James I. Porter is the Irving Stone Professor of Literature at the University of California, Berkeley. He is the author of numerous books, including Nietzsche and the Philology of the Future, The Invention of Dionysus: An Essay on 'The Birth of Tragedy', and The Sublime in Antiquity. He has also edited several books and is a coauthor of Postclassicisms, also published by the University of Chicago Press.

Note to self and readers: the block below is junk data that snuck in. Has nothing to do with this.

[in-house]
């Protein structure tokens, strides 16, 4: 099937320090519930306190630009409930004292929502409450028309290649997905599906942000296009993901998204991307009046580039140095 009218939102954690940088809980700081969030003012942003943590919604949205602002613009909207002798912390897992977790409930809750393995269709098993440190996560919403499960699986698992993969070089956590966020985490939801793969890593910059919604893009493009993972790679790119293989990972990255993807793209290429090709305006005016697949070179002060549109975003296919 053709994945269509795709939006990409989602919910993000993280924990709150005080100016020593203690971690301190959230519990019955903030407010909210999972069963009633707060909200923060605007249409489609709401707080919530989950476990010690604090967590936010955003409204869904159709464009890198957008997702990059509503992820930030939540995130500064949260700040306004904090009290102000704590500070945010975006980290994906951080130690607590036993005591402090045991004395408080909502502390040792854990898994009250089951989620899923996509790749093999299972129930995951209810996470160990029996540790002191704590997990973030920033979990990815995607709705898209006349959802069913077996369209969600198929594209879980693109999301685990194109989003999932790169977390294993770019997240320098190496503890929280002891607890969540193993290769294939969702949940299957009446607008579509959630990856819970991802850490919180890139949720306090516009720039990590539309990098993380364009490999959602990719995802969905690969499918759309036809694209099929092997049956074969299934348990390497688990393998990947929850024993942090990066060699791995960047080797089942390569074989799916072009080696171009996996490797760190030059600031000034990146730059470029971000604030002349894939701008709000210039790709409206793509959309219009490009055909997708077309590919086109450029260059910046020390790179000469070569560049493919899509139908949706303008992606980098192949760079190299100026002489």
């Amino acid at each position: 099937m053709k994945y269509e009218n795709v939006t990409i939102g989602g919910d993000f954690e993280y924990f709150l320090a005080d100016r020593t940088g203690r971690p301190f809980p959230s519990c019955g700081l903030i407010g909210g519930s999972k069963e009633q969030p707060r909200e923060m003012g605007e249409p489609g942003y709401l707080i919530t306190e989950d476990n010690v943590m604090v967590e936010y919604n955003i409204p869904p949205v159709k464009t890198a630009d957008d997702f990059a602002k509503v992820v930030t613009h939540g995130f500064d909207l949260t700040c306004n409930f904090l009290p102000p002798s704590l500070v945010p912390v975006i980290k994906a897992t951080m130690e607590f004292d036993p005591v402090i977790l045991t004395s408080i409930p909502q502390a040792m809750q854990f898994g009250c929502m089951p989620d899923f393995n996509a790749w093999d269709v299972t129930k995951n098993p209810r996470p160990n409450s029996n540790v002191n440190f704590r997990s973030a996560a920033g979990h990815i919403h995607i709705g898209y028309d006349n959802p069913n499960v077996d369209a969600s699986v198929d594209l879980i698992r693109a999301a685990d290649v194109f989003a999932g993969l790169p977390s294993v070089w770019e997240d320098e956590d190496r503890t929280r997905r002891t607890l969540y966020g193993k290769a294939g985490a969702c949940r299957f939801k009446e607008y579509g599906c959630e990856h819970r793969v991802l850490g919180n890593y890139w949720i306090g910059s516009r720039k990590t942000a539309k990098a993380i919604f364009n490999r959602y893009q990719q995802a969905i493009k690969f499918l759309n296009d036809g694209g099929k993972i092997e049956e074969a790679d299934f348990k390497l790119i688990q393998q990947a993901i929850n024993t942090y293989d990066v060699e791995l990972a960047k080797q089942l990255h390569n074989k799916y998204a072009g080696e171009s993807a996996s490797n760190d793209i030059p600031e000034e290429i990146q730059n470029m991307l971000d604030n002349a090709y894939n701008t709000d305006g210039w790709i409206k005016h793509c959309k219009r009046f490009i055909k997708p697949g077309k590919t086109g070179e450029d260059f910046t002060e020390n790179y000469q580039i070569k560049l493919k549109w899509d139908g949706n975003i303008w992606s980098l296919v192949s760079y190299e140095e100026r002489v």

Porter is an exceptional scholar. Clear, intelligent, and filled with fascinating examples, this book is contemporary while reaching beyond the fashionable, and it will arouse a good deal of discussion. --Simon Goldhill, author of Preposterous Poetics This book is a reckoning with who or what we understand Homer to be and how we have reinvented him for our own ends. Porter makes clear the impossibility of Homer both as a concept and as a person, revealing him as the illusion of a perfectly formed whole that has been kept alive for millennia, a ghost in the machine, a phantom both alive and dead. As a leading scholar in dismantling assumptions about the classical past, Porter has written an original, compelling, and eye-opening book that will generate excitement and admiration. --Alex C. Purves, author of Homer and the Poetics of Gesture